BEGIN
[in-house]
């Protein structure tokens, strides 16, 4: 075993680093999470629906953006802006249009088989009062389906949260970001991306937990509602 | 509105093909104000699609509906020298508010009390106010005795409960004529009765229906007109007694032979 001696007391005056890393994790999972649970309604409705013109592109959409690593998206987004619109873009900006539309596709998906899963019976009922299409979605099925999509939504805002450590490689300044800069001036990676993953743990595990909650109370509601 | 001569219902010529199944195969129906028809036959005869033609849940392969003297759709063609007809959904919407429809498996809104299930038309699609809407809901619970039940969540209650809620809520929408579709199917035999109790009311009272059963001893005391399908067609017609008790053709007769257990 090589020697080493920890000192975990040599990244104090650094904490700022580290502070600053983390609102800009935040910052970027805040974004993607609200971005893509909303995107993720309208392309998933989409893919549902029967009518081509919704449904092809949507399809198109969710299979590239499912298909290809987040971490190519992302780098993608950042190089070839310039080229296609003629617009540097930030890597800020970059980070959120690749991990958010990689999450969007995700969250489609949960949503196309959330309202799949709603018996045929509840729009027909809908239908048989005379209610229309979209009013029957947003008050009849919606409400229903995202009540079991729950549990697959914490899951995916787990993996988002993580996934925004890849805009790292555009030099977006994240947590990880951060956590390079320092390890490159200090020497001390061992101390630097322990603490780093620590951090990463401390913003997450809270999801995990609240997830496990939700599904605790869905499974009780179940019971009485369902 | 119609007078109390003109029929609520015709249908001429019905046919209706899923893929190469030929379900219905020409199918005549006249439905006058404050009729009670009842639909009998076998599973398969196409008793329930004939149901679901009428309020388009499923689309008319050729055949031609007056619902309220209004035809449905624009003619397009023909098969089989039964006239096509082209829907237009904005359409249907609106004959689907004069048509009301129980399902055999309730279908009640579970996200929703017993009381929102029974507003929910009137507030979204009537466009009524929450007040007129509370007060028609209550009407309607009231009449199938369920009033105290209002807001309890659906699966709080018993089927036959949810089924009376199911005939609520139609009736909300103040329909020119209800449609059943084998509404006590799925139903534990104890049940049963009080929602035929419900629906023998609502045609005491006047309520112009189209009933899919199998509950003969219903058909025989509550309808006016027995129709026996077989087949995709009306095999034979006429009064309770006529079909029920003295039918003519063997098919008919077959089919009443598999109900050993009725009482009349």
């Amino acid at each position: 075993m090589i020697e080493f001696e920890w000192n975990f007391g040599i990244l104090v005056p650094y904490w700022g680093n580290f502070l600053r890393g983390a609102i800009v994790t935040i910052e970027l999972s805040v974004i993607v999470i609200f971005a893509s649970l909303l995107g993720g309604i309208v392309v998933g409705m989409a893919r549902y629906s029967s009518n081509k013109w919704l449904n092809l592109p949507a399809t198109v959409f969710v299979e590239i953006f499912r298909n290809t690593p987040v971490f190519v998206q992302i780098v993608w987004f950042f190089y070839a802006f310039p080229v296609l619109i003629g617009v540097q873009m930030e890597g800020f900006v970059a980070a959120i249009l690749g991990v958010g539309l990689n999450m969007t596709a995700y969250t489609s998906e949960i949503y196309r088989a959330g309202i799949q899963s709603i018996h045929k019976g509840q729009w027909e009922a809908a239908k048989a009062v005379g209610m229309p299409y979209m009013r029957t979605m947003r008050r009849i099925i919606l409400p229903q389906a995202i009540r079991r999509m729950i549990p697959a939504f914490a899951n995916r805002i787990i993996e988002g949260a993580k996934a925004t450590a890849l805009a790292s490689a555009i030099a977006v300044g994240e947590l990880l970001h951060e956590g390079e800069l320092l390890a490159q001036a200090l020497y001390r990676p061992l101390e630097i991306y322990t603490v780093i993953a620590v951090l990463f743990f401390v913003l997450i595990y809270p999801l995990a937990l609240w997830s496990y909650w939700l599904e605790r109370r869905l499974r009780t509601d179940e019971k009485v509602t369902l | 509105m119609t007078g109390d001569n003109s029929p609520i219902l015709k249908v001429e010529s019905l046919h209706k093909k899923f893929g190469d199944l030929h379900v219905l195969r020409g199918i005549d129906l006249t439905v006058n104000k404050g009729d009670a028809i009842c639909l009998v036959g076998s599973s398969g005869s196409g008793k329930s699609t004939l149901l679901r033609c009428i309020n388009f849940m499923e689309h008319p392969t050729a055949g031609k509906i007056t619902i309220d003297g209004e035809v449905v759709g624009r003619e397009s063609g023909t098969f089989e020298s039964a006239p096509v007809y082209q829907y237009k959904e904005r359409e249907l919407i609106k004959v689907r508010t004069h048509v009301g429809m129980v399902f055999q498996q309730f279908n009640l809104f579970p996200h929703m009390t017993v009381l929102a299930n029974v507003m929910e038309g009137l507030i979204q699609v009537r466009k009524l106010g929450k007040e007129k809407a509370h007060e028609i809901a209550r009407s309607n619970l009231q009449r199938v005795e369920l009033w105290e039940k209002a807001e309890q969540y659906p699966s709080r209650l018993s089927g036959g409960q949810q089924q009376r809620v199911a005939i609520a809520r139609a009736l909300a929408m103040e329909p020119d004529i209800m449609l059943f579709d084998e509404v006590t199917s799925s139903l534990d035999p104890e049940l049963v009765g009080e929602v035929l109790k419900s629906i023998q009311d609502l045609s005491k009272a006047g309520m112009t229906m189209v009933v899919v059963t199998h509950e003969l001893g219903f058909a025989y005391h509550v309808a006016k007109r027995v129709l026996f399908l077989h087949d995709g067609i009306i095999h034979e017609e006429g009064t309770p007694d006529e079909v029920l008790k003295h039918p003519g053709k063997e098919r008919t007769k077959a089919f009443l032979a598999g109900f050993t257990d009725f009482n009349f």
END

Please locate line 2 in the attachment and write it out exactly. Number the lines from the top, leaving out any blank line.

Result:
């Protein structure tokens, strides 16, 4: 075993680093999470629906953006802006249009088989009062389906949260970001991306937990509602 | 509105093909104000699609509906020298508010009390106010005795409960004529009765229906007109007694032979 001696007391005056890393994790999972649970309604409705013109592109959409690593998206987004619109873009900006539309596709998906899963019976009922299409979605099925999509939504805002450590490689300044800069001036990676993953743990595990909650109370509601 | 001569219902010529199944195969129906028809036959005869033609849940392969003297759709063609007809959904919407429809498996809104299930038309699609809407809901619970039940969540209650809620809520929408579709199917035999109790009311009272059963001893005391399908067609017609008790053709007769257990 090589020697080493920890000192975990040599990244104090650094904490700022580290502070600053983390609102800009935040910052970027805040974004993607609200971005893509909303995107993720309208392309998933989409893919549902029967009518081509919704449904092809949507399809198109969710299979590239499912298909290809987040971490190519992302780098993608950042190089070839310039080229296609003629617009540097930030890597800020970059980070959120690749991990958010990689999450969007995700969250489609949960949503196309959330309202799949709603018996045929509840729009027909809908239908048989005379209610229309979209009013029957947003008050009849919606409400229903995202009540079991729950549990697959914490899951995916787990993996988002993580996934925004890849805009790292555009030099977006994240947590990880951060956590390079320092390890490159200090020497001390061992101390630097322990603490780093620590951090990463401390913003997450809270999801995990609240997830496990939700599904605790869905499974009780179940019971009485369902 | 119609007078109390003109029929609520015709249908001429019905046919209706899923893929190469030929379900219905020409199918005549006249439905006058404050009729009670009842639909009998076998599973398969196409008793329930004939149901679901009428309020388009499923689309008319050729055949031609007056619902309220209004035809449905624009003619397009023909098969089989039964006239096509082209829907237009904005359409249907609106004959689907004069048509009301129980399902055999309730279908009640579970996200929703017993009381929102029974507003929910009137507030979204009537466009009524929450007040007129509370007060028609209550009407309607009231009449199938369920009033105290209002807001309890659906699966709080018993089927036959949810089924009376199911005939609520139609009736909300103040329909020119209800449609059943084998509404006590799925139903534990104890049940049963009080929602035929419900629906023998609502045609005491006047309520112009189209009933899919199998509950003969219903058909025989509550309808006016027995129709026996077989087949995709009306095999034979006429009064309770006529079909029920003295039918003519063997098919008919077959089919009443598999109900050993009725009482009349």